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PhD Defense - Li Tang

Start: 4/3/2017 at 12:00PM
End: 4/3/2017 at 3:00PM
Location: 117 J Cushing Hall
Attendees: Faculty and students are welcome to attend the presentation portion of the defense.
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Li Tang

Dissertation Defense

April 3, 2017             12:00 pm           117 J Cushing

Adviser:  Dr. Sharon Hu


Dr. Jeanne Cook          Dr. Peter Kogge          Dr. Michael Niemier


Performance and Energy Aware Workload Partitioning on Heterogeneous Platforms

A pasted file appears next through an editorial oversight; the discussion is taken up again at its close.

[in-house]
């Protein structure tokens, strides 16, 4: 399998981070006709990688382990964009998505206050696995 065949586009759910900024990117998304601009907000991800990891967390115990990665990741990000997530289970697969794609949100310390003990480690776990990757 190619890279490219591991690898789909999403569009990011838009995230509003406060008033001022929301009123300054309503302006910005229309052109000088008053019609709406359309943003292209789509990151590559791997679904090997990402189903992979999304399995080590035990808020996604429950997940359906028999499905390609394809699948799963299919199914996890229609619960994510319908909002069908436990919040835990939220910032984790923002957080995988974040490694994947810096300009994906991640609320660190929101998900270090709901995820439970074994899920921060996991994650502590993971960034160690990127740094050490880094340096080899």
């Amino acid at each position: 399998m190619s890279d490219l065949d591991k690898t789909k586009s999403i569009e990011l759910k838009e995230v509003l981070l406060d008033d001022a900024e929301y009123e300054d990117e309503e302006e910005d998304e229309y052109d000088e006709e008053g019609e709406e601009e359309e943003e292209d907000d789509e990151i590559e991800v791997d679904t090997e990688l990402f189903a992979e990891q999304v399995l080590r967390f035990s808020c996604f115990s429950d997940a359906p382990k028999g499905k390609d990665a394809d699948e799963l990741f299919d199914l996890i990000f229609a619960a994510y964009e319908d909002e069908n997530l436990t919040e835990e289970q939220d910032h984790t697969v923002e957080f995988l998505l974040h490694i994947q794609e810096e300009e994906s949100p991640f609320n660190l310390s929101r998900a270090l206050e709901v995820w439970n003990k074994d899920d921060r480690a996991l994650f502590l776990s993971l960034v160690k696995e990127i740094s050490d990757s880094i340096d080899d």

Heterogeneous platforms which employ a mix of CPUs and GPUs have been widely used in many different areas such as embedded computing and high-performance computing. Such heterogeneous platforms have potential to offer higher performance at lower energy cost than homogeneous platforms. However, it is rather challenging to actually achieve the high performance and energy efficiency promised by heterogeneous platforms. One reason is that simple workload distribution of application usually cannot efficiently utilize the distinct processors of heterogeneous platforms. Another reason is that a heterogeneous platform presents a large design space for workload partitioning between different processors. To help application developers partition workload on heterogeneous platforms for exploiting performance and energy potential, we make four contributions in this dissertation. First, we study different strategies of partitioning the workload of the data assembly (DA)stage in finite element method applications. By running different workload partitions (WPs) of DA on a broad range of heterogeneous platforms, we examine the performance and energy impacts of workload partitioning for heterogeneous platforms. Second, we develop a performance model, PerDome, to estimate the performance potential of different WPs on heterogeneous platforms. Third, we build a framework, PeaPaw, to assist application developers to find a WP that has high potential leading to high performance or energy efficiency before actual implementation. The PeaPaw framework includes both analytical performance/energy models and two sets of workload partitioning guidelines. Based on the design goal (i.e., performance or energy), application developers can obtain a workload partitioning guideline and use PeaPaw to estimate the performance or energy of designed WPs on a given heterogeneous platform. Last, we enhance the ability of PeaPaw for handling more complicated application memory behaviors and integrated heterogeneous platforms in terms of performance. Our results show that PaPaw+ can provide higher accuracy of WP performance estimation and more detailed workload partitioning guidelines on both discrete and integrated heterogeneous platforms than PeaPaw.

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